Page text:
Indictable Offences in the Victorian Legal System
Indictable offences carry a maximum penalty of more than 2 years’ imprisonment and/or a fine greater than 240 penalty units. If you have been charged with an indictable offence, please contact our defence experts at Sher Criminal Lawyers immediately for specialist legal advice and representation.
What is an Indictable Offence?
In Victoria, a criminal offence can be categorized as either summary or indictable. Indictable offences are considered more serious than summary offences.
Indictable offences carry a maximum penalty of more than 2 years imprisonment and/or a fine greater than 240 penalty units for a single charge.
Indictable charges are heard before a judge and/or a jury in either the County or Supreme Court of Victoria. However, some indictable offences may be heard ‘summarily’ in the Magistrates’ Court under certain circumstances.
The majority of indictable offences in Victoria are legislated under the Crimes Act 1958 (Vic) and the Drugs, Poisons and Controlled Substances Act 1981 (Vic).
Examples of indictable offences in Victoria include:
- Aggravated assault
- Drug trafficking
- Burglary, robbery and theft
- Murder and manslaughter
If you have been charged with a criminal offence, please contact our defence experts at Sher Criminal Lawyers immediately for specialist legal advice and representation.
Indictable Offences Triable Summarily
The Criminal Procedure Act 2009 [CPA] (Vic) notes that indictable offences may be heard summarily in the Magistrates’ Court of Victoria under certain conditions. An indictable offence may be heard summarily if:
- The charge carries a maximum term of imprisonment not exceeding 10 years or a fine of not more than 1200 units or both; or
- The charge is referred to in schedule 2 of the CPA 2009.
However, a summary hearing for indictable offences can only proceed if:
- The court believes that it is appropriate to hear and determine the charge summarily; and
- The accused consents to having their charges heard summarily (s29 CPA 2009).
When determining whether it is appropriate to hear and determine the accused’s indictable charges summarily, the court must consider:
- The seriousness of the offence;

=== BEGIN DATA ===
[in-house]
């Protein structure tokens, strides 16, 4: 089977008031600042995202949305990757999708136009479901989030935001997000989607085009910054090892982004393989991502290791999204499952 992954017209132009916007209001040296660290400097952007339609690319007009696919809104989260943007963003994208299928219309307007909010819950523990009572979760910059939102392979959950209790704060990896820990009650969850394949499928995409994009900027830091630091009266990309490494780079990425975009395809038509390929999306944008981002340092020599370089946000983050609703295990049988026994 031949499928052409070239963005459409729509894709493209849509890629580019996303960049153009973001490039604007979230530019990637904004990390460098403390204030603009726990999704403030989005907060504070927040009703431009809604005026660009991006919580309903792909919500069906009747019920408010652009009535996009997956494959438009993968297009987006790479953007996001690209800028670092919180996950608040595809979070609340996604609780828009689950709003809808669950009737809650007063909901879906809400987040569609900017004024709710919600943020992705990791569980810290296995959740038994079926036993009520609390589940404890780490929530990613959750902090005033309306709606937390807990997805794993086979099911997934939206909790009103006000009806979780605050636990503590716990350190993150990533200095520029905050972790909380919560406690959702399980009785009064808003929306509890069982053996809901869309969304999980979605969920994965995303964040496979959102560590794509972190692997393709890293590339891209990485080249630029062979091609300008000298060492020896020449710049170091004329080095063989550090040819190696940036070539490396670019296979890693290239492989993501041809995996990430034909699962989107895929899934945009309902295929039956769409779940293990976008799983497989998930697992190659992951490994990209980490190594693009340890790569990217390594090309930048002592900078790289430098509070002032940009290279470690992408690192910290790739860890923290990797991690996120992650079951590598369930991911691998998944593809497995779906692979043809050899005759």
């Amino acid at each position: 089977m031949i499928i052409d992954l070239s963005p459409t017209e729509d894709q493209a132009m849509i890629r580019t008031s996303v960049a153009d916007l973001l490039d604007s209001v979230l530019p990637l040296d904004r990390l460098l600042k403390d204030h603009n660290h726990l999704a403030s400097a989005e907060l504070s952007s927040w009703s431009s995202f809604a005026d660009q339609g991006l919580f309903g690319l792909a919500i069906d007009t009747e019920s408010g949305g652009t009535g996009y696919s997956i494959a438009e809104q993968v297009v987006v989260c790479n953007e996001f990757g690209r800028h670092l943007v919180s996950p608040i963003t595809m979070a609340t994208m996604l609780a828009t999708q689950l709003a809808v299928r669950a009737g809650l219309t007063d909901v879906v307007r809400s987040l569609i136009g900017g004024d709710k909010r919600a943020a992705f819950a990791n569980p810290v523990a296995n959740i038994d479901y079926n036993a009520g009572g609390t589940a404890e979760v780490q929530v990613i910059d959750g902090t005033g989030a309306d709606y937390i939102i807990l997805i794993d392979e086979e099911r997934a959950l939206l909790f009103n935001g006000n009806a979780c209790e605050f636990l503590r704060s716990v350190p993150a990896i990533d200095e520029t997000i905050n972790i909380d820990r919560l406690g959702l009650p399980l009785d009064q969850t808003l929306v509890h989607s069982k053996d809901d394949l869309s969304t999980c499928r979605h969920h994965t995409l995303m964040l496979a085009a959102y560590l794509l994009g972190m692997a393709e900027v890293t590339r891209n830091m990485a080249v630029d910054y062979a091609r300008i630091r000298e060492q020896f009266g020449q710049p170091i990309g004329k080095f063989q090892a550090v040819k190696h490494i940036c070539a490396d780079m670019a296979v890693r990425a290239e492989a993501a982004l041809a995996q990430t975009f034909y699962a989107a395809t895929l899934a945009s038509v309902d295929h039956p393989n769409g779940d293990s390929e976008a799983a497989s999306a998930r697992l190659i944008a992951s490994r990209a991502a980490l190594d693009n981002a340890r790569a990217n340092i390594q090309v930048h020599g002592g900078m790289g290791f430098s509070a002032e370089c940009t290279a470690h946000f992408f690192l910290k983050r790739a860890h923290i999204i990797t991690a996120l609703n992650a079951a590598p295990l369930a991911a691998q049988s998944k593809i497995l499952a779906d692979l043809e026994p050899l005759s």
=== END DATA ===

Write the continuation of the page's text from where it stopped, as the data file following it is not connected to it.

- Whether adequate sentences are available to the court should they hear the matter summarily;
- Whether a co-accused is charged with the same offence; and
- Any other matter the court considers relevant (s29 CPA 2009).
It is also possible for the accused’s lawyer to negotiate with the prosecution in regard to the indictable charges brought before the court. This may lead to the prosecution dropping an indictable charge in favour of an alternative summary charge that is easier to prove summarily based on the evidence available.
Where possible, it is usually beneficial for the defendant to have an indictable charge heard summarily in the Magistrates’ Court because:
- In many cases, the penalties are less severe if the accused is found guilty
- Matters are heard and determined much quicker
- It is less expensive for the accused in regard to the cost of representation
- It is easier to appeal a matter from the Magistrates’ Court to a higher court if necessary
- Certain evidence may be ruled out as inadmissible by the Magistrate
However, in some cases, the defendant may actually find it disadvantageous to have charges heard summarily. It is vital to obtain expert legal advice when deciding whether to consent or not consent to having indictable charges heard summarily. If you require assistance in your criminal matter, please contact our defence specialists at Sher Criminal Lawyers so that we can assess the strength of the prosecution’s case and provide you with advice in regard to your best legal options.
The Court Process for an Indictable Offence in Victoria
In Victoria, an indictable offence matter must first proceed through the committal stream in the Magistrates’ Court before it is trialled in the County or Supreme Court. If the accused is charged with an indictable offence triable summarily, the defendant may be asked whether they consent to having the matter heard summarily in the Magistrates’ Court. If the indictable offence is not triable summarily or the defendant does not consent to having the matter heard summarily, the case may be sent to the County or Supreme Court after a Magistrate has considered the evidence available.
As such, depending on whether the accused pleads guilty or not guilty, indictable matters may involve several complex stages of legal procedure, including:
- Committal Proceedings
- Plea Hearing
- Pre-trial Disclosure
- Directions Hearing
- Sentencing Hearing
What to Do Next
If you have been charged or are under investigation for committing an indictable offence, it is crucial to seek the assistance of an extensively experienced criminal lawyer. Our defence experts at Sher Criminal Lawyers will help you to secure the best possible outcome in your matter by applying our specialist knowledge of the criminal law and the Victorian justice system.
Please contact us as soon as possible if you require legal advice and representation. We are available 24/7 and offer free consultations by way of Zoom, Facetime or in person at our Melbourne and Moorabbin offices.